The COO of a large company (> 10,000 employees) calls, briefly describes the problem and invites me to an initial meeting. He is joined by the CEO and representatives from controlling and legal services.
For several months now, the CEO has been trying to get the company’s most important projects back on track after reports of the progress of the project had been glossed over (sometimes incorrectly) for a long time. Several attempts with well-known consulting firms have failed. Countless meetings, workshops, minutes and extensive reports have permanently annoyed managers and employees. Controlling forms have been adjusted, processes redefined, but the expected (and promised) improvement has not materialized.
The next day I send my future client a short written analysis of the problem together with an initial proposal for action.
In order not to lose any time, we agree on a pragmatic approach, ie concentration on the 7 most important projects of the company. After a brief study of the files, I verify the expectations of the management: what should be achieved with each project? The status of the individual projects emerges from confidential discussions with the project managers and other people. It is already apparent that some of the projects cannot meet expectations, even with the best management – why was it approved anyway? Initial feedback is given to the CEO. He decides on the basis of my applications, which I submit to him in variants (with advantages and disadvantages).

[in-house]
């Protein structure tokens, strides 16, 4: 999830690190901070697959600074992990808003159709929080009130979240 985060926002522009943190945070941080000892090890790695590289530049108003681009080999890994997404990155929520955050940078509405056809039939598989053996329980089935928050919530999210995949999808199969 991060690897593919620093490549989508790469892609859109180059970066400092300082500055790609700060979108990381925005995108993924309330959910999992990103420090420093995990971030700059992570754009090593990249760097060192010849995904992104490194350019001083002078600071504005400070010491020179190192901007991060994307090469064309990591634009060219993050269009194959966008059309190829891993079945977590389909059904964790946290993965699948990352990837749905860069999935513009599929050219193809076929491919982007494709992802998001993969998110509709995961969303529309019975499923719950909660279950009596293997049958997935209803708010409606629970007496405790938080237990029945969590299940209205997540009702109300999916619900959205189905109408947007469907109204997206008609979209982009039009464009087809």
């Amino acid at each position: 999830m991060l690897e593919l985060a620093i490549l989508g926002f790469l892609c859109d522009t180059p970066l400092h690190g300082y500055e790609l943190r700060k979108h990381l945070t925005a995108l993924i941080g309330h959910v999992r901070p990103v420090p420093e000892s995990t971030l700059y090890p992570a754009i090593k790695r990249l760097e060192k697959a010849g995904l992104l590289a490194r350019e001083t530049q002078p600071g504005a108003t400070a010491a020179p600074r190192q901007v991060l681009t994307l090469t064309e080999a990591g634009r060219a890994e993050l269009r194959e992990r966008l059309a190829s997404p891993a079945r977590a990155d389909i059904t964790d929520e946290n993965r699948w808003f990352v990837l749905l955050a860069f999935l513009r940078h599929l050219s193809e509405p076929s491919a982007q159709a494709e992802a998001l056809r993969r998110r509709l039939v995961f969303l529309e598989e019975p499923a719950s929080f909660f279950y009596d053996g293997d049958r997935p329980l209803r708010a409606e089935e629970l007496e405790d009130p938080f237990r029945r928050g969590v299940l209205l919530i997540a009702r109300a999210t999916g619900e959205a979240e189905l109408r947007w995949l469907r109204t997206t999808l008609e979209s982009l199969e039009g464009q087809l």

The next steps – again in personal discussions with those involved – are about aligning the projects with the will of the CEO and management, correcting mistakes and, in particular, rebuilding trust that has been lost. After the projects have stabilized to some extent, it is a matter of building up the necessary skills for successful project management within the company, since the company should be able to do this successfully without my support in the long term.
Results and insights
After the planned two years, the process will be completed. More than half of the problem projects could be brought back on track. However, we had to restart several projects because they had no chance of success from the start. Individual projects are still in a critical state today, but the chance of success can now be rated much higher than the risk of failure.
The success factors may seem banal: Committed people who are open to new paths. Capable project managers, deployed correctly and in the right project for them, “fight” for the project’s success. A simple, unbureaucratic but meaningful controlling (only crucial information) enables a targeted control. A fair error culture is demanded and promoted by superiors at all levels; this means there is less glossing over and lying.